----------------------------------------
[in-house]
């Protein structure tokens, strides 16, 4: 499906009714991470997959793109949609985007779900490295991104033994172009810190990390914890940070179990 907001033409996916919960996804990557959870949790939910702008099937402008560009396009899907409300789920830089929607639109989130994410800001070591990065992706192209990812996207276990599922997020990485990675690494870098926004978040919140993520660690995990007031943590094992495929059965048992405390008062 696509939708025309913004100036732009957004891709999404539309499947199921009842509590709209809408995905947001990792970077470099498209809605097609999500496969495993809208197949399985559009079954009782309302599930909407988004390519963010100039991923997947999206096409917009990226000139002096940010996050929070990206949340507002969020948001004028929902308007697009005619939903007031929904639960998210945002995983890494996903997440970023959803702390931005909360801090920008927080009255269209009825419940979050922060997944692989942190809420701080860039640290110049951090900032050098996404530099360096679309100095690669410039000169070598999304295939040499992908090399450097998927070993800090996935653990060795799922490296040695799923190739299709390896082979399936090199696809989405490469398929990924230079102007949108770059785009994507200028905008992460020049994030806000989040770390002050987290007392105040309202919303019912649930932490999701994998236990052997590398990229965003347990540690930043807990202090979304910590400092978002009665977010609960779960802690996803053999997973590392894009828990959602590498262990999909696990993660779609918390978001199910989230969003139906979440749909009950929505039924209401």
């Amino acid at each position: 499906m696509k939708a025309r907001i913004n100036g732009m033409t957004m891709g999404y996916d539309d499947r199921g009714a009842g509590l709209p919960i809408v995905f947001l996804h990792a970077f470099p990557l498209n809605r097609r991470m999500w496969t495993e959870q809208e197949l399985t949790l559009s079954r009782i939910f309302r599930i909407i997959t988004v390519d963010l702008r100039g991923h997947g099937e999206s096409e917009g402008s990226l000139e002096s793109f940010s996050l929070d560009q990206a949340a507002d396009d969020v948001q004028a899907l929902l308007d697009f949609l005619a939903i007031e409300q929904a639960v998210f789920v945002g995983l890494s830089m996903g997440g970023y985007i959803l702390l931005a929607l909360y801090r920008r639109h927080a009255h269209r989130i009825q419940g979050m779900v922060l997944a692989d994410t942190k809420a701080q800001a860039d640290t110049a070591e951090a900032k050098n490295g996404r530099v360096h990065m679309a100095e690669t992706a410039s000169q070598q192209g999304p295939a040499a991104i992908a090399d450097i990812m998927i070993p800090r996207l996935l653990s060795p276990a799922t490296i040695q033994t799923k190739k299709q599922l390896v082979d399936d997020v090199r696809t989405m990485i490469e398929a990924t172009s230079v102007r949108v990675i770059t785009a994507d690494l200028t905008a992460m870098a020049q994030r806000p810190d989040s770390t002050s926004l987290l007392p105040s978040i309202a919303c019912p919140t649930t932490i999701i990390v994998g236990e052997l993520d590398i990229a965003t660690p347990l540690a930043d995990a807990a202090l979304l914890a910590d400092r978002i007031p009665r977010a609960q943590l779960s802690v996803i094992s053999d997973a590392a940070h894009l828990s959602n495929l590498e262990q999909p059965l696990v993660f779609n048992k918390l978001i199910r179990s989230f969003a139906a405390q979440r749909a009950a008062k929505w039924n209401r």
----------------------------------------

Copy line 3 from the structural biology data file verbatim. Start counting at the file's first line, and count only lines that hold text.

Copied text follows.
């Amino acid at each position: 499906m696509k939708a025309r907001i913004n100036g732009m033409t957004m891709g999404y996916d539309d499947r199921g009714a009842g509590l709209p919960i809408v995905f947001l996804h990792a970077f470099p990557l498209n809605r097609r991470m999500w496969t495993e959870q809208e197949l399985t949790l559009s079954r009782i939910f309302r599930i909407i997959t988004v390519d963010l702008r100039g991923h997947g099937e999206s096409e917009g402008s990226l000139e002096s793109f940010s996050l929070d560009q990206a949340a507002d396009d969020v948001q004028a899907l929902l308007d697009f949609l005619a939903i007031e409300q929904a639960v998210f789920v945002g995983l890494s830089m996903g997440g970023y985007i959803l702390l931005a929607l909360y801090r920008r639109h927080a009255h269209r989130i009825q419940g979050m779900v922060l997944a692989d994410t942190k809420a701080q800001a860039d640290t110049a070591e951090a900032k050098n490295g996404r530099v360096h990065m679309a100095e690669t992706a410039s000169q070598q192209g999304p295939a040499a991104i992908a090399d450097i990812m998927i070993p800090r996207l996935l653990s060795p276990a799922t490296i040695q033994t799923k190739k299709q599922l390896v082979d399936d997020v090199r696809t989405m990485i490469e398929a990924t172009s230079v102007r949108v990675i770059t785009a994507d690494l200028t905008a992460m870098a020049q994030r806000p810190d989040s770390t002050s926004l987290l007392p105040s978040i309202a919303c019912p919140t649930t932490i999701i990390v994998g236990e052997l993520d590398i990229a965003t660690p347990l540690a930043d995990a807990a202090l979304l914890a910590d400092r978002i007031p009665r977010a609960q943590l779960s802690v996803i094992s053999d997973a590392a940070h894009l828990s959602n495929l590498e262990q999909p059965l696990v993660f779609n048992k918390l978001i199910r179990s989230f969003a139906a405390q979440r749909a009950a008062k929505w039924n209401r």